MORRISTOWN (WATE) – We’ve received mostly positive responses to our series of stories on the spending habits of the Morristown Utilities System.
In fact, many viewers urged us to continue to look deeper into the operations of MUS.
Of course, not everyone was happy. A few described our work as sensational and a disservice to the people of Morristown and to the employees of the Utility.
Certainly our aim was not to disparage the work of the Utility or the workers, but I’m not sure how it’s a disservice to open the books of a public utility and take a look at how they’re spending rate payers’ money.
I guess any citizen could’ve done it, but it’s not cheap. For access and copies of what are public documents, we were charged more than $900.
They said it took man-hours to gather the information and that involved a cost to them. Fair enough, we paid up.
We also requested similar information from KUB. They charged us $2. Reporter Alexis Zotos and producer Ryan Webb spent months combing through documents detailing out of town trips, dinners, parties and giveaways.
We took our findings to Morristown Councilman Bob Garrett, who said the information “shocked” and “disappointed” him. We also sought out Mayor Danny Thomas, not the other way around as some have suggested.
When confronted with our data, he described the spending as “lavish,” and has urged Council to call for a state audit. But not every Councilman is shocked or disappointed. On Wednesday, Councilman Gary Chesney made light of our reporting, suggesting it was “show business” and that Council shouldn’t “nit-pick” the Utility’s spending.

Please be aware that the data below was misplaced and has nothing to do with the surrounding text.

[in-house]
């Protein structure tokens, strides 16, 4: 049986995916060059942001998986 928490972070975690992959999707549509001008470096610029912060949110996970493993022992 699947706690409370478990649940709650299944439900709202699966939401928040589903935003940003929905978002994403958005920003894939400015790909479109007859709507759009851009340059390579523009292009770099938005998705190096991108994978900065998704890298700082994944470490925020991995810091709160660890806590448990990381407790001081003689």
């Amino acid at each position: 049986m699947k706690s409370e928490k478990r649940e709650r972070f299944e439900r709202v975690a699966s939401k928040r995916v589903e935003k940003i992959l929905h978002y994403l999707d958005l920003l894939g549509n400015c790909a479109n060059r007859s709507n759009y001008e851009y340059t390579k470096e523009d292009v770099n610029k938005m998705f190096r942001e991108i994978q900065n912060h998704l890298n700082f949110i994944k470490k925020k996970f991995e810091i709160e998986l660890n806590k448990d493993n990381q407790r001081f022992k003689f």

Chesney said it was the Utility Board’s responsibility to oversee MUS. He’s right there. It is the Board’s responsibility. So why aren’t they questioning some of the spending?
Is it because they like the perks of out of state travel, nice hotels and expensive meals? Maybe they feel, like MUS head Jody Wigington, that since the spending amounts to just .08 percent of total revenue it’s OK. After all.. it’s not that much money.
Wigington would not agree to an interview but did send an email: “We feel these conferences are important and essential to operations and management. We evaluate the meetings and conferences and select the few that best help us improve our services.”
Meetings and conferences can result in learning. We understand the concept of best practices. We get that, but is it necessary to spend hundreds of dollars on meals when you travel? Or $19.95 for an in-room movie? Or $10,000 in giveaways at a company party?
Is anyone paying attention to what’s actually being spent? And shouldn’t there be guidelines? At some point in the future, MUS may need to ask for a rate hike.
They might have a better time convincing people it’s necessary if they can answer those questions.
One other point, those select few conferences for MUS executives amounted to more than $55,000 in travel spending last year. Compare that to KUB, which has a much larger service area. They spent $9,000 during that same period.